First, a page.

Tuesday, 9 January 2018: 3:30 PM
615 AB (Hilton) (Austin, Texas)
Weather forecasters have come to rely on Global Navigation Satellite System (GNSS) radio occultation (RO) data to improve and calibrate data inputs to weather prediction models used for daily forecasts. GNSS RO technology has improved greatly since its initial inception two decades ago, a heritage which continues to mature. NOAA is preparing for a second generation RO system, COSMIC-2, while commercial vendors are now entering the market offering solutions using CubeSat-form satellites, with the potential for per-RO cost reductions due to economies of scale, as multi-satellite constellations are established. These developments raise questions of tradeoffs between cost and quality. This paper identifies a number of the technical factors that contribute to the value of RO data. Clarifying these factors will encourage further research leading to a deeper understanding of the value of RO observations using both current and future technology and eventually leading to superior system design, signal processing and assimilation.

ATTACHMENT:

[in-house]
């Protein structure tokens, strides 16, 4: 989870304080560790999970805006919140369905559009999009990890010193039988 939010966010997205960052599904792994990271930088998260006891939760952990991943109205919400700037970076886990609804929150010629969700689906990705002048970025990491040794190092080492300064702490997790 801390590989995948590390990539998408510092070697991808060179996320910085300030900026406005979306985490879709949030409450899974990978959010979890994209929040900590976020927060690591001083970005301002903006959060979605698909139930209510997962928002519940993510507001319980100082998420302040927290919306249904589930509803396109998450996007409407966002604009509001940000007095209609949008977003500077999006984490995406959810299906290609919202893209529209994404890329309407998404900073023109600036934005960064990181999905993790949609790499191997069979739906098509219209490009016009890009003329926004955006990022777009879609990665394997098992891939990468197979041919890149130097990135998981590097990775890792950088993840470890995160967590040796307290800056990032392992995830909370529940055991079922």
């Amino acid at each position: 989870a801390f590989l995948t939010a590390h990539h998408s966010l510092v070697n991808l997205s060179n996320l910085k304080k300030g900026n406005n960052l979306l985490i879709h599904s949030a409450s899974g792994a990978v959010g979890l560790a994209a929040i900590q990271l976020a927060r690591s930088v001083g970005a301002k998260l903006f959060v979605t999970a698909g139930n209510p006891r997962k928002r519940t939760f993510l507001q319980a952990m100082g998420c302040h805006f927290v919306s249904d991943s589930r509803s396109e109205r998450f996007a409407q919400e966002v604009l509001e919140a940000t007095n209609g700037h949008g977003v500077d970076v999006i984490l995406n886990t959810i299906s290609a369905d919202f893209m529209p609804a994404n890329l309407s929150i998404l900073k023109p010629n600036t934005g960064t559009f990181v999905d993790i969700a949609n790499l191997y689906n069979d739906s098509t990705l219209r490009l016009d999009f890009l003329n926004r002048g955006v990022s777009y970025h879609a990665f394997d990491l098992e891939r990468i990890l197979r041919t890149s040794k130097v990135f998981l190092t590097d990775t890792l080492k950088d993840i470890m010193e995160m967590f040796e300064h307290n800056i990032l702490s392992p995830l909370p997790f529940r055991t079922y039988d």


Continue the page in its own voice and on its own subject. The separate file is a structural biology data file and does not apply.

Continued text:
Since RO was first demonstrated on GPS/MET in 1995, significant strides have been made in understanding the technology and enabling more useful occultation data. However, underlying questions that guide system design are still unresolved. The RO scientific community has identified challenges including data quantity; occultation quality; spatial distribution; and data latency. This paper presents quality questions that need to be further explored. For example, the assumption that more RO data is always better is overly simplistic. Assessment of the value of each RO system must consider data quantity; occultation quality; spatial distribution; and data latency factors. Each consideration is reviewed in this paper, hoping to improve the quality of the conversations regarding RO data so that all participants can more fully grasp what really matters to the forecaster. This paper is in support of NOAA’s objective to promote research to improve National Weather Service operations, and likewise fulfill the cycle of operations to research.
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